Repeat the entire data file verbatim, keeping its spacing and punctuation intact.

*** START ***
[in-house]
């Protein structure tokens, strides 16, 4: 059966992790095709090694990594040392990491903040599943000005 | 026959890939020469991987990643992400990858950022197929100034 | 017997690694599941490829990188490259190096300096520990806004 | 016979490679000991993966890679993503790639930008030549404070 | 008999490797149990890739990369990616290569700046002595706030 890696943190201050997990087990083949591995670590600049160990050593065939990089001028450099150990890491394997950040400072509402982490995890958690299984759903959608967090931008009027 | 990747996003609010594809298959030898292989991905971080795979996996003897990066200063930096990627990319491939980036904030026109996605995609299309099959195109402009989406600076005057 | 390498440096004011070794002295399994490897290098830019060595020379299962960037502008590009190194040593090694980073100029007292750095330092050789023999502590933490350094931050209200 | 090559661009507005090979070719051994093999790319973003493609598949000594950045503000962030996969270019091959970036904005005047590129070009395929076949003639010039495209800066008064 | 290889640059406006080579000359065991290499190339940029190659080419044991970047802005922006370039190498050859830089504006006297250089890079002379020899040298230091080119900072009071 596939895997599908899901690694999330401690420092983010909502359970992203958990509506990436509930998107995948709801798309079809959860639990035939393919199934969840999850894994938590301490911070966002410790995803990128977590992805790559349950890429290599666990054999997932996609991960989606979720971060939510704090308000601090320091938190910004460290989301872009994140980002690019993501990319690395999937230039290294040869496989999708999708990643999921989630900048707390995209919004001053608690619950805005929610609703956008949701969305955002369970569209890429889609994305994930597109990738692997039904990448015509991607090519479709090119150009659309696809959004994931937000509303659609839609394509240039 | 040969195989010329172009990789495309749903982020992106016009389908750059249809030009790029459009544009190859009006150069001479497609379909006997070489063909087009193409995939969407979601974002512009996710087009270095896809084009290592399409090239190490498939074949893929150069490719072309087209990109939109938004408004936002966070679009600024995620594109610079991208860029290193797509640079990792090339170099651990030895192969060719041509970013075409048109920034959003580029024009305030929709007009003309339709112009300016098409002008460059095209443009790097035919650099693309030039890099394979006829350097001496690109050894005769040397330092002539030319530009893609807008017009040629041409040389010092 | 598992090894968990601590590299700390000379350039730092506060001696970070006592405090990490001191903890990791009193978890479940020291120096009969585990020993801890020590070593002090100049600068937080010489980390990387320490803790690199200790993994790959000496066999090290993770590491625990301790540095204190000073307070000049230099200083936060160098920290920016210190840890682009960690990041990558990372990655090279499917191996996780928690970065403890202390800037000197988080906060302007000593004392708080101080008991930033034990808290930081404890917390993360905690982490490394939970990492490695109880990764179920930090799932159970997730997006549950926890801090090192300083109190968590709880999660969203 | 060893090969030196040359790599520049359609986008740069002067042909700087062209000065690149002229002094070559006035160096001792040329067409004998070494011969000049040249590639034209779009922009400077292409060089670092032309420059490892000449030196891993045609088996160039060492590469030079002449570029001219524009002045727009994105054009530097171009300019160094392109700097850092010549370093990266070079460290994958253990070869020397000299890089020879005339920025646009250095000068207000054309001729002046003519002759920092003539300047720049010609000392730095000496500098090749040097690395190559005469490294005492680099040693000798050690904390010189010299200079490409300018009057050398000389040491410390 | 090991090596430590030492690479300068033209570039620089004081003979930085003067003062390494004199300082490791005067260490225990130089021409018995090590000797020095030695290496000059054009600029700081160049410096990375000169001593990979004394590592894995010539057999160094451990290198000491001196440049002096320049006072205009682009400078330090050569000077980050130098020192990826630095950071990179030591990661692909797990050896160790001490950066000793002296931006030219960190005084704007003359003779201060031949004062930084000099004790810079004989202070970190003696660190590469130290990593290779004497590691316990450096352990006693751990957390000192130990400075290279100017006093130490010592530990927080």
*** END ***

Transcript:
[in-house]
């Protein structure tokens, strides 16, 4: 059966992790095709090694990594040392990491903040599943000005 | 026959890939020469991987990643992400990858950022197929100034 | 017997690694599941490829990188490259190096300096520990806004 | 016979490679000991993966890679993503790639930008030549404070 | 008999490797149990890739990369990616290569700046002595706030 890696943190201050997990087990083949591995670590600049160990050593065939990089001028450099150990890491394997950040400072509402982490995890958690299984759903959608967090931008009027 | 990747996003609010594809298959030898292989991905971080795979996996003897990066200063930096990627990319491939980036904030026109996605995609299309099959195109402009989406600076005057 | 390498440096004011070794002295399994490897290098830019060595020379299962960037502008590009190194040593090694980073100029007292750095330092050789023999502590933490350094931050209200 | 090559661009507005090979070719051994093999790319973003493609598949000594950045503000962030996969270019091959970036904005005047590129070009395929076949003639010039495209800066008064 | 290889640059406006080579000359065991290499190339940029190659080419044991970047802005922006370039190498050859830089504006006297250089890079002379020899040298230091080119900072009071 596939895997599908899901690694999330401690420092983010909502359970992203958990509506990436509930998107995948709801798309079809959860639990035939393919199934969840999850894994938590301490911070966002410790995803990128977590992805790559349950890429290599666990054999997932996609991960989606979720971060939510704090308000601090320091938190910004460290989301872009994140980002690019993501990319690395999937230039290294040869496989999708999708990643999921989630900048707390995209919004001053608690619950805005929610609703956008949701969305955002369970569209890429889609994305994930597109990738692997039904990448015509991607090519479709090119150009659309696809959004994931937000509303659609839609394509240039 | 040969195989010329172009990789495309749903982020992106016009389908750059249809030009790029459009544009190859009006150069001479497609379909006997070489063909087009193409995939969407979601974002512009996710087009270095896809084009290592399409090239190490498939074949893929150069490719072309087209990109939109938004408004936002966070679009600024995620594109610079991208860029290193797509640079990792090339170099651990030895192969060719041509970013075409048109920034959003580029024009305030929709007009003309339709112009300016098409002008460059095209443009790097035919650099693309030039890099394979006829350097001496690109050894005769040397330092002539030319530009893609807008017009040629041409040389010092 | 598992090894968990601590590299700390000379350039730092506060001696970070006592405090990490001191903890990791009193978890479940020291120096009969585990020993801890020590070593002090100049600068937080010489980390990387320490803790690199200790993994790959000496066999090290993770590491625990301790540095204190000073307070000049230099200083936060160098920290920016210190840890682009960690990041990558990372990655090279499917191996996780928690970065403890202390800037000197988080906060302007000593004392708080101080008991930033034990808290930081404890917390993360905690982490490394939970990492490695109880990764179920930090799932159970997730997006549950926890801090090192300083109190968590709880999660969203 | 060893090969030196040359790599520049359609986008740069002067042909700087062209000065690149002229002094070559006035160096001792040329067409004998070494011969000049040249590639034209779009922009400077292409060089670092032309420059490892000449030196891993045609088996160039060492590469030079002449570029001219524009002045727009994105054009530097171009300019160094392109700097850092010549370093990266070079460290994958253990070869020397000299890089020879005339920025646009250095000068207000054309001729002046003519002759920092003539300047720049010609000392730095000496500098090749040097690395190559005469490294005492680099040693000798050690904390010189010299200079490409300018009057050398000389040491410390 | 090991090596430590030492690479300068033209570039620089004081003979930085003067003062390494004199300082490791005067260490225990130089021409018995090590000797020095030695290496000059054009600029700081160049410096990375000169001593990979004394590592894995010539057999160094451990290198000491001196440049002096320049006072205009682009400078330090050569000077980050130098020192990826630095950071990179030591990661692909797990050896160790001490950066000793002296931006030219960190005084704007003359003779201060031949004062930084000099004790810079004989202070970190003696660190590469130290990593290779004497590691316990450096352990006693751990957390000192130990400075290279100017006093130490010592530990927080």